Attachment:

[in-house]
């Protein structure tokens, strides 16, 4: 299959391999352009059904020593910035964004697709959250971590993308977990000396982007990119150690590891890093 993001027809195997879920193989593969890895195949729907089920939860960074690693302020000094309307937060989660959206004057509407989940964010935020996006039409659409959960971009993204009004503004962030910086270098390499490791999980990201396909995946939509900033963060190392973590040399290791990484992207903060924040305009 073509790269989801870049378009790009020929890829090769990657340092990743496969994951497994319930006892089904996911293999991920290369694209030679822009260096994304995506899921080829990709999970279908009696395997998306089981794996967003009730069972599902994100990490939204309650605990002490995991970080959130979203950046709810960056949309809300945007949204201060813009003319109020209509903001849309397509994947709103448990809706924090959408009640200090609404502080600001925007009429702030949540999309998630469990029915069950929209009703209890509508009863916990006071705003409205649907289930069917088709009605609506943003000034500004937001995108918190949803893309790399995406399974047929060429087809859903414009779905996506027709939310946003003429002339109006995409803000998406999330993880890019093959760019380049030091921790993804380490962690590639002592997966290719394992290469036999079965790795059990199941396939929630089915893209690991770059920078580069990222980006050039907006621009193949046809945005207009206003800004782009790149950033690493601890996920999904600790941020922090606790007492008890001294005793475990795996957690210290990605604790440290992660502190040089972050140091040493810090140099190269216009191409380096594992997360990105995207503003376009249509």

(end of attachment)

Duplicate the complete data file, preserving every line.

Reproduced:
[in-house]
């Protein structure tokens, strides 16, 4: 299959391999352009059904020593910035964004697709959250971590993308977990000396982007990119150690590891890093 993001027809195997879920193989593969890895195949729907089920939860960074690693302020000094309307937060989660959206004057509407989940964010935020996006039409659409959960971009993204009004503004962030910086270098390499490791999980990201396909995946939509900033963060190392973590040399290791990484992207903060924040305009 073509790269989801870049378009790009020929890829090769990657340092990743496969994951497994319930006892089904996911293999991920290369694209030679822009260096994304995506899921080829990709999970279908009696395997998306089981794996967003009730069972599902994100990490939204309650605990002490995991970080959130979203950046709810960056949309809300945007949204201060813009003319109020209509903001849309397509994947709103448990809706924090959408009640200090609404502080600001925007009429702030949540999309998630469990029915069950929209009703209890509508009863916990006071705003409205649907289930069917088709009605609506943003000034500004937001995108918190949803893309790399995406399974047929060429087809859903414009779905996506027709939310946003003429002339109006995409803000998406999330993880890019093959760019380049030091921790993804380490962690590639002592997966290719394992290469036999079965790795059990199941396939929630089915893209690991770059920078580069990222980006050039907006621009193949046809945005207009206003800004782009790149950033690493601890996920999904600790941020922090606790007492008890001294005793475990795996957690210290990605604790440290992660502190040089972050140091040493810090140099190269216009191409380096594992997360990105995207503003376009249509």